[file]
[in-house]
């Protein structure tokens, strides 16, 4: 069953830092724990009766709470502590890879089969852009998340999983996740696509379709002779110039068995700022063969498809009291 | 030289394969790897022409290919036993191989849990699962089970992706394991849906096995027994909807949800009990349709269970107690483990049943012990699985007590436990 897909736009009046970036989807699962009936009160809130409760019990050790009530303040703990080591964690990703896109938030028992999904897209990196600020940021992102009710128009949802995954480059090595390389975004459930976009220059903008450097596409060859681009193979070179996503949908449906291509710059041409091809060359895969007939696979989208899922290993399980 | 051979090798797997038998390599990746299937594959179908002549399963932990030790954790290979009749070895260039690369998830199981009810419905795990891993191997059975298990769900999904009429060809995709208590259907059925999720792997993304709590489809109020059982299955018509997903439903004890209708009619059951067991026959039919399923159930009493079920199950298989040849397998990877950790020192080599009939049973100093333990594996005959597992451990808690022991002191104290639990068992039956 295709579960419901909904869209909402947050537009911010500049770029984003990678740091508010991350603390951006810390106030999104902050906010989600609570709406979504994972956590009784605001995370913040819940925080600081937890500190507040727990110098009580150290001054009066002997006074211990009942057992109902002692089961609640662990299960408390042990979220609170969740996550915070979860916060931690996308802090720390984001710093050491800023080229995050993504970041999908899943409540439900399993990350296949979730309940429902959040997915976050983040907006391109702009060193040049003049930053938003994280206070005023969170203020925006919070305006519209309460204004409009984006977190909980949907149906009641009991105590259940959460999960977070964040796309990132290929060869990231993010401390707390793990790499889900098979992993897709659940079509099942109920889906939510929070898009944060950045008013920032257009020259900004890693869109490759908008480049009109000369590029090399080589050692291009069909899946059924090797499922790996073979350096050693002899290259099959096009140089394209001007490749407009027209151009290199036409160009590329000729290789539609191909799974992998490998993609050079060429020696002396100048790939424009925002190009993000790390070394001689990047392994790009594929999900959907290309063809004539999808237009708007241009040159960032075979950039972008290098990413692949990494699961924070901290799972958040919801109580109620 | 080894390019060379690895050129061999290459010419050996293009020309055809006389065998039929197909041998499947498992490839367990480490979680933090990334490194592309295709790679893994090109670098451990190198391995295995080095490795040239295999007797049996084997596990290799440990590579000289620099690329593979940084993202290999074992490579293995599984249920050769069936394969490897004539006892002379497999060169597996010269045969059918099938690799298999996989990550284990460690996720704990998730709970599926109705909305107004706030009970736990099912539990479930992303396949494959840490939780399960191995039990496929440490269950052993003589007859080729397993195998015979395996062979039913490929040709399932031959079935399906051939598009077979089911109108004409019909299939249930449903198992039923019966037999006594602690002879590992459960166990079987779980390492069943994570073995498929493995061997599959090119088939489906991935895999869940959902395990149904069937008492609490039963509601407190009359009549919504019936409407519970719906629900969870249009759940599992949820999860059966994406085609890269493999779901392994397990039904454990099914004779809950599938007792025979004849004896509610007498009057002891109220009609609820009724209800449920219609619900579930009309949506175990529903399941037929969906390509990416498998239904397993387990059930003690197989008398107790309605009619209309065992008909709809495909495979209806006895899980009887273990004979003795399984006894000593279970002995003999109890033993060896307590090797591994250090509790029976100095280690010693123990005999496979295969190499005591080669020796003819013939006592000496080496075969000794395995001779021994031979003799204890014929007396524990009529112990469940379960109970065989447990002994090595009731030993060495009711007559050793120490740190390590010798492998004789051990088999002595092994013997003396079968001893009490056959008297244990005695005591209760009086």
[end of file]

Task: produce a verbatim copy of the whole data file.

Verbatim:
[in-house]
């Protein structure tokens, strides 16, 4: 069953830092724990009766709470502590890879089969852009998340999983996740696509379709002779110039068995700022063969498809009291 | 030289394969790897022409290919036993191989849990699962089970992706394991849906096995027994909807949800009990349709269970107690483990049943012990699985007590436990 897909736009009046970036989807699962009936009160809130409760019990050790009530303040703990080591964690990703896109938030028992999904897209990196600020940021992102009710128009949802995954480059090595390389975004459930976009220059903008450097596409060859681009193979070179996503949908449906291509710059041409091809060359895969007939696979989208899922290993399980 | 051979090798797997038998390599990746299937594959179908002549399963932990030790954790290979009749070895260039690369998830199981009810419905795990891993191997059975298990769900999904009429060809995709208590259907059925999720792997993304709590489809109020059982299955018509997903439903004890209708009619059951067991026959039919399923159930009493079920199950298989040849397998990877950790020192080599009939049973100093333990594996005959597992451990808690022991002191104290639990068992039956 295709579960419901909904869209909402947050537009911010500049770029984003990678740091508010991350603390951006810390106030999104902050906010989600609570709406979504994972956590009784605001995370913040819940925080600081937890500190507040727990110098009580150290001054009066002997006074211990009942057992109902002692089961609640662990299960408390042990979220609170969740996550915070979860916060931690996308802090720390984001710093050491800023080229995050993504970041999908899943409540439900399993990350296949979730309940429902959040997915976050983040907006391109702009060193040049003049930053938003994280206070005023969170203020925006919070305006519209309460204004409009984006977190909980949907149906009641009991105590259940959460999960977070964040796309990132290929060869990231993010401390707390793990790499889900098979992993897709659940079509099942109920889906939510929070898009944060950045008013920032257009020259900004890693869109490759908008480049009109000369590029090399080589050692291009069909899946059924090797499922790996073979350096050693002899290259099959096009140089394209001007490749407009027209151009290199036409160009590329000729290789539609191909799974992998490998993609050079060429020696002396100048790939424009925002190009993000790390070394001689990047392994790009594929999900959907290309063809004539999808237009708007241009040159960032075979950039972008290098990413692949990494699961924070901290799972958040919801109580109620 | 080894390019060379690895050129061999290459010419050996293009020309055809006389065998039929197909041998499947498992490839367990480490979680933090990334490194592309295709790679893994090109670098451990190198391995295995080095490795040239295999007797049996084997596990290799440990590579000289620099690329593979940084993202290999074992490579293995599984249920050769069936394969490897004539006892002379497999060169597996010269045969059918099938690799298999996989990550284990460690996720704990998730709970599926109705909305107004706030009970736990099912539990479930992303396949494959840490939780399960191995039990496929440490269950052993003589007859080729397993195998015979395996062979039913490929040709399932031959079935399906051939598009077979089911109108004409019909299939249930449903198992039923019966037999006594602690002879590992459960166990079987779980390492069943994570073995498929493995061997599959090119088939489906991935895999869940959902395990149904069937008492609490039963509601407190009359009549919504019936409407519970719906629900969870249009759940599992949820999860059966994406085609890269493999779901392994397990039904454990099914004779809950599938007792025979004849004896509610007498009057002891109220009609609820009724209800449920219609619900579930009309949506175990529903399941037929969906390509990416498998239904397993387990059930003690197989008398107790309605009619209309065992008909709809495909495979209806006895899980009887273990004979003795399984006894000593279970002995003999109890033993060896307590090797591994250090509790029976100095280690010693123990005999496979295969190499005591080669020796003819013939006592000496080496075969000794395995001779021994031979003799204890014929007396524990009529112990469940379960109970065989447990002994090595009731030993060495009711007559050793120490740190390590010798492998004789051990088999002595092994013997003396079968001893009490056959008297244990005695005591209760009086």